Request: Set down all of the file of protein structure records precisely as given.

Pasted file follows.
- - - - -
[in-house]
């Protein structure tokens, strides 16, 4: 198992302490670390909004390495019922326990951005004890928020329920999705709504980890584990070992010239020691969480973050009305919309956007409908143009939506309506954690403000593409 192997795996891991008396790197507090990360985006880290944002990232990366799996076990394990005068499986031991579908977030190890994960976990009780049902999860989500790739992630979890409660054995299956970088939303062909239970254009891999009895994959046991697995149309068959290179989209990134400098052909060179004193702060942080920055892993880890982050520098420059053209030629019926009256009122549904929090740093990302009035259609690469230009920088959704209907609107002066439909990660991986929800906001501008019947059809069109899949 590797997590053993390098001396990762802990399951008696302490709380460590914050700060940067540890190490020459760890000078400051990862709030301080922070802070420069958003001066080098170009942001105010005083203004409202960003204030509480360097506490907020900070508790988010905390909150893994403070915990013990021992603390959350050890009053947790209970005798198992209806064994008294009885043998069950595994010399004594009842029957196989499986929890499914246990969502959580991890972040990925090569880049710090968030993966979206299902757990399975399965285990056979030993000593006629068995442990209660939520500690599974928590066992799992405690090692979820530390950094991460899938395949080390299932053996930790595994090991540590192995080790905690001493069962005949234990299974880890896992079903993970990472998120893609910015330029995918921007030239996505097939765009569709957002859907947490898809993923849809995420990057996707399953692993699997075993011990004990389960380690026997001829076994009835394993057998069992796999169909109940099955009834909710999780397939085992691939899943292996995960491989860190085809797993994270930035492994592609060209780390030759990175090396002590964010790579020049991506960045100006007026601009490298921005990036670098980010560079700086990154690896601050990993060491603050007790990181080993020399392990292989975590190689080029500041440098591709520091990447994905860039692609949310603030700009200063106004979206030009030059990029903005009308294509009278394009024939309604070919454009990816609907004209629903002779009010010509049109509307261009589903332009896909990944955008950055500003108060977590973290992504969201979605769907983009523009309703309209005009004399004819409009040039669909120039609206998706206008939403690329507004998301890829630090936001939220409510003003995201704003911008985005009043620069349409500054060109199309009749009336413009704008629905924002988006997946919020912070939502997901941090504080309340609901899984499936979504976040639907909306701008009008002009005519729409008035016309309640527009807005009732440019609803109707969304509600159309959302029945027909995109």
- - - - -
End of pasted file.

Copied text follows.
[in-house]
């Protein structure tokens, strides 16, 4: 198992302490670390909004390495019922326990951005004890928020329920999705709504980890584990070992010239020691969480973050009305919309956007409908143009939506309506954690403000593409 192997795996891991008396790197507090990360985006880290944002990232990366799996076990394990005068499986031991579908977030190890994960976990009780049902999860989500790739992630979890409660054995299956970088939303062909239970254009891999009895994959046991697995149309068959290179989209990134400098052909060179004193702060942080920055892993880890982050520098420059053209030629019926009256009122549904929090740093990302009035259609690469230009920088959704209907609107002066439909990660991986929800906001501008019947059809069109899949 590797997590053993390098001396990762802990399951008696302490709380460590914050700060940067540890190490020459760890000078400051990862709030301080922070802070420069958003001066080098170009942001105010005083203004409202960003204030509480360097506490907020900070508790988010905390909150893994403070915990013990021992603390959350050890009053947790209970005798198992209806064994008294009885043998069950595994010399004594009842029957196989499986929890499914246990969502959580991890972040990925090569880049710090968030993966979206299902757990399975399965285990056979030993000593006629068995442990209660939520500690599974928590066992799992405690090692979820530390950094991460899938395949080390299932053996930790595994090991540590192995080790905690001493069962005949234990299974880890896992079903993970990472998120893609910015330029995918921007030239996505097939765009569709957002859907947490898809993923849809995420990057996707399953692993699997075993011990004990389960380690026997001829076994009835394993057998069992796999169909109940099955009834909710999780397939085992691939899943292996995960491989860190085809797993994270930035492994592609060209780390030759990175090396002590964010790579020049991506960045100006007026601009490298921005990036670098980010560079700086990154690896601050990993060491603050007790990181080993020399392990292989975590190689080029500041440098591709520091990447994905860039692609949310603030700009200063106004979206030009030059990029903005009308294509009278394009024939309604070919454009990816609907004209629903002779009010010509049109509307261009589903332009896909990944955008950055500003108060977590973290992504969201979605769907983009523009309703309209005009004399004819409009040039669909120039609206998706206008939403690329507004998301890829630090936001939220409510003003995201704003911008985005009043620069349409500054060109199309009749009336413009704008629905924002988006997946919020912070939502997901941090504080309340609901899984499936979504976040639907909306701008009008002009005519729409008035016309309640527009807005009732440019609803109707969304509600159309959302029945027909995109």